How to Connect to MongoDB Database Clusters

MongoDB is a source-available cross-platform document-oriented database program for high-volume storage. Classified as a NoSQL database program, MongoDB uses JSON-like documents with optional schemas.

You can connect to DigitalOcean Managed Databases using command line tools and other third-party clients. This guide explains where to find your MongoDB database’s connection details and how to use them to configure tools and clients.

View MongoDB Cluster Connection Details

You use your database’s connection details to configure tools, applications, and resources that connect to the database. To view your database’s connection details, click the name of the cluster on the Databases page to go to its Overview page.

Databases Overview screen showing connection string

You can view customized connection details based on how you want to connect to the database:

  • Public network and Private network (VPC) options generate connection details based on if you want to connect via the cluster’s public hostname or the cluster’s private hostname. Only other resources in the same VPC network as the cluster can access it using its private hostname.

  • The Database field updates the connection details based on which database you want to connect to.

  • The User field updates the connection details with the user credentials that you would like to connect with.

You can also choose to view the connection details in three different formats:

  • Connection parameters: Database information meant for application configuration, such as Studio 3T.

  • Connection string: A condensed string that you can pass to a client, such as MongoDB Compass.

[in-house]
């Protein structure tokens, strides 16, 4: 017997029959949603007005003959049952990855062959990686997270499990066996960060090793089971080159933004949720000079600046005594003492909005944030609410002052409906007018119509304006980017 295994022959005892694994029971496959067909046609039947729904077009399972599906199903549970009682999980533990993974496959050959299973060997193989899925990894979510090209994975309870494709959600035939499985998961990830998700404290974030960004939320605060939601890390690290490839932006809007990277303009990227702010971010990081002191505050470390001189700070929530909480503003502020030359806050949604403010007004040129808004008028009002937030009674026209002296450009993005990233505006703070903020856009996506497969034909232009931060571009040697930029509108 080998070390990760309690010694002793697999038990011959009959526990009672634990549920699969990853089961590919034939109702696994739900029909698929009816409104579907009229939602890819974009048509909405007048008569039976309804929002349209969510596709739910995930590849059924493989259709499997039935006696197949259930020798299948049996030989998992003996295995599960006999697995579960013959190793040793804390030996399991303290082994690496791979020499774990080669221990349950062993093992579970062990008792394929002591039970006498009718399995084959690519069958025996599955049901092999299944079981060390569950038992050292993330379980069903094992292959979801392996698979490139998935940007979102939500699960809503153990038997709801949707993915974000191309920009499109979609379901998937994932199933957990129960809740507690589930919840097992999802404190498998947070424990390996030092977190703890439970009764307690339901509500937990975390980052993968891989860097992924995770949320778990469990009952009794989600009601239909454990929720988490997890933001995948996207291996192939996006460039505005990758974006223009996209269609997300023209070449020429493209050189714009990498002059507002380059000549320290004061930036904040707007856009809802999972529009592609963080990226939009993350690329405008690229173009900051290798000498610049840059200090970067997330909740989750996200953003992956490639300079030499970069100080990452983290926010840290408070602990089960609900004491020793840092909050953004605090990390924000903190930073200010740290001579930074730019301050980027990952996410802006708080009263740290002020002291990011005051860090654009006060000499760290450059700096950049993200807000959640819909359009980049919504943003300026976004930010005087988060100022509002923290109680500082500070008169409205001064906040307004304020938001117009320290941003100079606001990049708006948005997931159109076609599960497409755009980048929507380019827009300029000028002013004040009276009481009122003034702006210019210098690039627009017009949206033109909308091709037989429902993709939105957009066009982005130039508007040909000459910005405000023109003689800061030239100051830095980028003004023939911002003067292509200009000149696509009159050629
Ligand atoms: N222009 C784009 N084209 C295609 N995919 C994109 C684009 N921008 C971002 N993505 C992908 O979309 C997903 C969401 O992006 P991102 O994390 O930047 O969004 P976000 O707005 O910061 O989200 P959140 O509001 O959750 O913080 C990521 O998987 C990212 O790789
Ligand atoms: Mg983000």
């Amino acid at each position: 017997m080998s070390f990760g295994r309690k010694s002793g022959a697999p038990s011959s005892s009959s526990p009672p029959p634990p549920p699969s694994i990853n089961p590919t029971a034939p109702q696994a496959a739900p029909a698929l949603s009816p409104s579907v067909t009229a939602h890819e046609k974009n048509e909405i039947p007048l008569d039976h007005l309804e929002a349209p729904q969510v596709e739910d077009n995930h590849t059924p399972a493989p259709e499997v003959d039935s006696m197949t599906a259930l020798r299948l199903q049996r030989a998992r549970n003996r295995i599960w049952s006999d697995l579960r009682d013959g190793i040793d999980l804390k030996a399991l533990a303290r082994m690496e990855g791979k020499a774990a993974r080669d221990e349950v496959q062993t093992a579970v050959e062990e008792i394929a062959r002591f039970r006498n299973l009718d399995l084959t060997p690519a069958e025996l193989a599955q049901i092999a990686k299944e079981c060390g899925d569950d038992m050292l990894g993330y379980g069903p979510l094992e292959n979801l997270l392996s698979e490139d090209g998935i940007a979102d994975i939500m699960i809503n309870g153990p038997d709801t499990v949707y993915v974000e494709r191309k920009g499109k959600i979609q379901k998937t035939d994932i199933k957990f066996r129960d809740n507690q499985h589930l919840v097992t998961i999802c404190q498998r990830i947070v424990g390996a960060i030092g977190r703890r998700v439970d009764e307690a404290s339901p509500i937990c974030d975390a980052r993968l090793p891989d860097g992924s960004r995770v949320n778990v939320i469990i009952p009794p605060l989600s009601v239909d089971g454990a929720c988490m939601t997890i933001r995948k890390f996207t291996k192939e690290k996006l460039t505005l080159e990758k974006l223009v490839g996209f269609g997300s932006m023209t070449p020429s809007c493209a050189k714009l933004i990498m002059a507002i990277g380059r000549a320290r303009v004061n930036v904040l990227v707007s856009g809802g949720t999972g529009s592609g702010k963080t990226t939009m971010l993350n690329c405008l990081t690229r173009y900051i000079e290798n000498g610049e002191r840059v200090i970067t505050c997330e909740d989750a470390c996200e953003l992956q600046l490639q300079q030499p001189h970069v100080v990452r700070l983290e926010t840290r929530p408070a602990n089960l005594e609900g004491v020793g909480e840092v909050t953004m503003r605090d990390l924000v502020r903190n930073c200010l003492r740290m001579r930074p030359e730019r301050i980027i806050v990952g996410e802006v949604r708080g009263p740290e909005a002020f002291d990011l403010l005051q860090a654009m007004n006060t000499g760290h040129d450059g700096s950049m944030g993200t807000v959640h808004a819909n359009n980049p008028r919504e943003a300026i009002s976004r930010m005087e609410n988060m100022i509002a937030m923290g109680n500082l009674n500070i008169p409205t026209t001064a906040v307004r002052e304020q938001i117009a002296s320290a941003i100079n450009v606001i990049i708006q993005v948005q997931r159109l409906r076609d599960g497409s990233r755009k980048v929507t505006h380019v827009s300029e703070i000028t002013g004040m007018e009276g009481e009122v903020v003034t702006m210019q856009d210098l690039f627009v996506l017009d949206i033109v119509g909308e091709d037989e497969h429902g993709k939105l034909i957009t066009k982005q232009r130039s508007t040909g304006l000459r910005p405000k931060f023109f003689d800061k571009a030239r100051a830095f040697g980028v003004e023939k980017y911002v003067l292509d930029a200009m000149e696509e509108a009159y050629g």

• Flags: A complete mongo command that supplies the connection variables as individual flags.

We recommend the flags format because the readability can help if you want to customize the way you connect.

By default, the control panel doesn’t reveal the cluster’s password for security reasons. Click Copy to copy connection details with the password, or click show-password to reveal the password. Once you create a password for a user, you can only view it during the session you created it. We recommend storing your database passwords locally. You can reset a user password at anytime.

Note

Cluster hostnames do not resolve using standard dig requests to the hostname in the connection string. MongoDB clusters are hosted on multiple nodes and each has its own hostname. To retrieve the node hostnames of a cluster using dig, you must specify the srv record type in the request and prepend _mongodb._tcp. to the hostname in the connection string like this:

dig srv _mongodb._tcp.<cluster-hostname>

A properly formatted dig request looks like this:

dig srv _mongodb._tcp.db-mongodb-ams3-05678-466b0cd2.mongo.ondigitalocean.com

Connect to the Database

You can connect and manage the database using a command line tool or an application that has a graphic user interface (GUI). In this guide, we show you how to connect to the database using the command line tool, MongoDB 4.4 Community Edition, and the visual database management application, MongoDB Compass.

Any client you use to connect to your cluster must support MongoDB 4.2 or above in order to secure the connection using TLS encryption. Clients that do not support at least MongoDB 4.2 or above will not connect to the cluster.

To connect to MongoDB database clusters using MongoDB Community Edition, you need four things:

Your cluster’s connection details come with a preconfigured connection command that you can copy and paste into a terminal and use to connect to the cluster. The command contains your cluster’s network information and database user credentials.